Mariners go for arms with their first two picks in the draft

Jun 8, 2015, 10:46 PM | Updated: Jun 9, 2015, 8:46 am
The M's drafted Oregon State's Andrew Miller 72nd overall after using the 60th pick on another right-hander, 18-year-old Nick Neidert from Georgia. (AP)
(AP)

The Mariners elected to go with pitching with their first two picks in the 2015 draft, selecting Nick Neidert out of Peachtree Ridge High School in Lawrenceville, Ga. at No. 60 and Oregon State University junior Andrew Moore at No. 72.

Neidert, at 6 foot 1 and 185 pounds, was ranked 55th in Baseball America’s Top 200 prospects list. According to Mariners director of amateur scouting Tom McNamara, he is a player that the Mariners had their eyes on for some time.

“He is the guy we wanted,” McNamara said Monday at the end of the draft’s first day. “It was a long wait and we were very happy he fell to 60. We’ve been watching him for three years.”

Neidert may have fallen a bit in the draft due to elbow tendinitis he developed during his senior season.

“Last year we looked at him as this guy who could be a consideration if we are picking 18, 19, 20,” McNamara said. “After we lost our first-round pick (for signing Nelson Cruz), we went in there cautiously optimistic.”

The tendinitis, according to Neidert, is no longer an issue.

“It’s good, it’s 100 percent healthy,” he said on a conference call with the media. “It tightened up on me in one game. It wasn’t that bad, but for precautions so it wouldn’t get worse I took some time off, got some physical therapy. I came back, everything was fine. It didn’t affect me at all.”

While some published scouting reports had Neidert sitting in the low 90s with his fastball and topping out at 95, McNamara saw something different.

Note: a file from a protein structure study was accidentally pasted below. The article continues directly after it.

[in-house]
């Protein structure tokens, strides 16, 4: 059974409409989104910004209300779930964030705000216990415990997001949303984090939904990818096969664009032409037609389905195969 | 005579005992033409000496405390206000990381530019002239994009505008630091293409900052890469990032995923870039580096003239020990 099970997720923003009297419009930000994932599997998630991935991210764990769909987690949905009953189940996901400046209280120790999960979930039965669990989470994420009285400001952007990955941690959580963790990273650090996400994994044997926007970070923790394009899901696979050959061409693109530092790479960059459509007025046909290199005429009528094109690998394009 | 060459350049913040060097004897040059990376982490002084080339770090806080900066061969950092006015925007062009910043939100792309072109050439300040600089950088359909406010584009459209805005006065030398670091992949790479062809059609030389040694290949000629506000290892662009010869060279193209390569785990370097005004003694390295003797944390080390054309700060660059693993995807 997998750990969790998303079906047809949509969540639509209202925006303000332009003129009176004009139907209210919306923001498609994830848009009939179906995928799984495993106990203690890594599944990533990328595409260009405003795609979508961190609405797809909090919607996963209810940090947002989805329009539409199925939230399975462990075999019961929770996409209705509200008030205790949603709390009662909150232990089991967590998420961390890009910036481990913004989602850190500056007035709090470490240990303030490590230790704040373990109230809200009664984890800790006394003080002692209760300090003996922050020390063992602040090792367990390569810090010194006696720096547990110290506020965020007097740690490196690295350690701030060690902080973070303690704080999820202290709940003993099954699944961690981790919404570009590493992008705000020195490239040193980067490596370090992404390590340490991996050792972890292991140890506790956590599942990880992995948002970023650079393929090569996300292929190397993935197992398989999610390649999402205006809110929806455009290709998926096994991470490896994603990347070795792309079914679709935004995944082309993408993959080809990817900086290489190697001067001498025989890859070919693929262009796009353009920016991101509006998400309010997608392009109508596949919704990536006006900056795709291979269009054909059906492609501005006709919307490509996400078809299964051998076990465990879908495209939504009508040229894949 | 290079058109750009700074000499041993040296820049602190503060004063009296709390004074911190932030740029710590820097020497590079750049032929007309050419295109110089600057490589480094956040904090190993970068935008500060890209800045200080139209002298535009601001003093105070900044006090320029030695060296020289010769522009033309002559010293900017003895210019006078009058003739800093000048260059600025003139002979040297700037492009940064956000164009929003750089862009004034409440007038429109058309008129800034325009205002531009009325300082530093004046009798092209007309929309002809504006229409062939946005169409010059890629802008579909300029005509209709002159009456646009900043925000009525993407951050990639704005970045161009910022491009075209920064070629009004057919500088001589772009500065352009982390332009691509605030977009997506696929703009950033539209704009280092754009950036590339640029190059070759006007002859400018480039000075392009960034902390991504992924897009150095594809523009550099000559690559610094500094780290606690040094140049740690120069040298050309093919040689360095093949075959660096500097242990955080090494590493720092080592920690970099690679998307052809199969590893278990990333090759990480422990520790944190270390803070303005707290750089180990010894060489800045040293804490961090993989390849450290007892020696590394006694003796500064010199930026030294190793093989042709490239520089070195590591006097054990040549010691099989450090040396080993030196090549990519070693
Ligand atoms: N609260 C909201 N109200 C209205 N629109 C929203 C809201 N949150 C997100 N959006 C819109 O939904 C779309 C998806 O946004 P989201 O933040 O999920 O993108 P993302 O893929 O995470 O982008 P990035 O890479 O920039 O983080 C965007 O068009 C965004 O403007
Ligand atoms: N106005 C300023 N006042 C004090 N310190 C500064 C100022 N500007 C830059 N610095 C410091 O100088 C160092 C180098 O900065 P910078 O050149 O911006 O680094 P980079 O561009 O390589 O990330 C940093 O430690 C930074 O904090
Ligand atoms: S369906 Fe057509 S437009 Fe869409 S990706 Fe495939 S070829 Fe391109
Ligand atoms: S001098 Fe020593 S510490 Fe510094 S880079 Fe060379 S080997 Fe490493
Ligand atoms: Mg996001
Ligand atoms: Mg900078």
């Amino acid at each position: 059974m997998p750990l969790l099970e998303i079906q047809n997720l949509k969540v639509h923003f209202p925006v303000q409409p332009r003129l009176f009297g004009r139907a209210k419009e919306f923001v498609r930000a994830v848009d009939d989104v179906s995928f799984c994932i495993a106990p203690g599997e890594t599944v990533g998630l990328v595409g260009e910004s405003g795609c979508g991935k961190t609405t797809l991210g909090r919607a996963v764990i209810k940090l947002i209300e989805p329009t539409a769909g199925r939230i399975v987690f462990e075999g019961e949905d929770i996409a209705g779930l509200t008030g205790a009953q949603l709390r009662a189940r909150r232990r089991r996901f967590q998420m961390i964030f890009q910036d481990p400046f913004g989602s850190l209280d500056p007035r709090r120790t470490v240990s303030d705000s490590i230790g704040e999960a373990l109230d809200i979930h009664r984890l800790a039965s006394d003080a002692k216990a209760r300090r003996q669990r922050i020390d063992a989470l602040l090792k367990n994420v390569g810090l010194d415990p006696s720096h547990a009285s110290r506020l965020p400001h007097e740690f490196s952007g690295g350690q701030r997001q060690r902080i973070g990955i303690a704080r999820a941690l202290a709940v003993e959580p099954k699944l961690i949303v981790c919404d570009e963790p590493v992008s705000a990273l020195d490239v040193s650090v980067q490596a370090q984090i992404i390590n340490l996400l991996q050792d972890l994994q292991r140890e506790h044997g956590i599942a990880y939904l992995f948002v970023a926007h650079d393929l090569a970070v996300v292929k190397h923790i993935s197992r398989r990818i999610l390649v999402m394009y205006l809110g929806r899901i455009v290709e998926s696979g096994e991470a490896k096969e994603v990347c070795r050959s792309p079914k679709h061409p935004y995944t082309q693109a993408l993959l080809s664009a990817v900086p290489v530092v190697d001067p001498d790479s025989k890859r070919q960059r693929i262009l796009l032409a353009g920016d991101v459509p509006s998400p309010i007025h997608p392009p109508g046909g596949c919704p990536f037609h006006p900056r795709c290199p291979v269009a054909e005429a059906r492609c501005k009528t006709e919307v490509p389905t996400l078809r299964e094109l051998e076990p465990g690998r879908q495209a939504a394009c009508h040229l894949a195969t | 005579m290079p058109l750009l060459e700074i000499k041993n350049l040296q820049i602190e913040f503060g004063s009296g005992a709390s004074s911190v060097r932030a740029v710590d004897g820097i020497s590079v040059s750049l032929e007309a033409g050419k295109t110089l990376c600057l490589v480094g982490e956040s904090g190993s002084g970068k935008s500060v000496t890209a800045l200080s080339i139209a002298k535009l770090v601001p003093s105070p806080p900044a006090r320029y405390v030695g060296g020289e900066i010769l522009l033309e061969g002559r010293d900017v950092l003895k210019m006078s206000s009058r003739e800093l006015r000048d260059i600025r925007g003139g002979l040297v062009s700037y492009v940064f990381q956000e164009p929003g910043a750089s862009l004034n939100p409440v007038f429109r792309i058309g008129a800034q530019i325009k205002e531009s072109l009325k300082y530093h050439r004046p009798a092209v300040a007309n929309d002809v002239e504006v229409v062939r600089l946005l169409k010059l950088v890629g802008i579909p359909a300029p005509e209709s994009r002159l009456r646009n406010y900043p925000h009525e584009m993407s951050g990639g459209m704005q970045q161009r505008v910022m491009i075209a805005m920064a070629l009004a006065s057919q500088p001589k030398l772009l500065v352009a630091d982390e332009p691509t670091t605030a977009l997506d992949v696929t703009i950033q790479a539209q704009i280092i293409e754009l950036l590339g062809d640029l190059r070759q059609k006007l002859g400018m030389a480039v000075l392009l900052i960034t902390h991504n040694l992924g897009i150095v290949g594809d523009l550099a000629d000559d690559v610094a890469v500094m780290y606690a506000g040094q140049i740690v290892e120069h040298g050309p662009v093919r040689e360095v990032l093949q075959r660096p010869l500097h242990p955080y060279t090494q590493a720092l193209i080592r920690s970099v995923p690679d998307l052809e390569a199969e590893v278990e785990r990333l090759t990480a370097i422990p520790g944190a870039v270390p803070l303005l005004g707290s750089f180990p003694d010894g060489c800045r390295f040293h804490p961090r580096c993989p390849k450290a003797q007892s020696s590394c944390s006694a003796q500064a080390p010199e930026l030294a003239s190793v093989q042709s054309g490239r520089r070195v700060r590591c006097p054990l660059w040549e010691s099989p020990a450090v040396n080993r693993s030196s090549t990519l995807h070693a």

“Comfort zone is 93 to 95,” he said, noting that he had seen 97 from Neidert. “The biggest thing is his command of the fastball. We think his slider has a lot of potential. He also features a changeup he’s got a feel for. Good arm, can paint the corners. Probably the thing that jumped out the most, he trusts his fastball command and that’s huge.”

Neidert has committed to play at the University of South Carolina but signability does not appear to be a problem.

“I’m still debating a little bit,” Neidert said, unsuccessfully trying to hold back a laugh, “but I know my clear choice most likely will be to go play in Seattle.”

Also coming to Seattle will be Moore, a Eugene, Ore. native who said he grew up a Giants fan but still was thrilled to hear his name called for the Mariners.

“To see Ken Griffey, Jr. say my name? It doesn’t get much better than that,” he said.

“To get a local guy was special to us,” McNamara said. “I saw him against the University of Washington this year and what I saw was another guy that could really command the fastball. He was 92 to 94 for eight innings. I think the thing that really impressed all of us was his body language and fastball command.”

Moore was an All-Pac-12 selection this year, and with the college experience he would seem to be a good candidate to move quickly through the organization. McNamara would not state that he could be on a fast track but agreed he had the tools that could put him there.

“He has tilt and downhill plane,” McNamara said. “He’s put together. He can sink it, cut it. He’s got a good slider, feel for a change. He can command his fastball and he has three Major League pitches. We’ll see where it goes.”

Picking at 60 and 72 made for a long day for McNamara and his staff. They will be busy as well the next two days as the draft continues, but the two big picks have been made.

“We were keeping our fingers crossed,” McNamara said. “You pick out a certain guy and you got to wait. This year we had to wait. I’m glad we got the first two guys done.”

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Mariners go for arms with their first two picks in the draft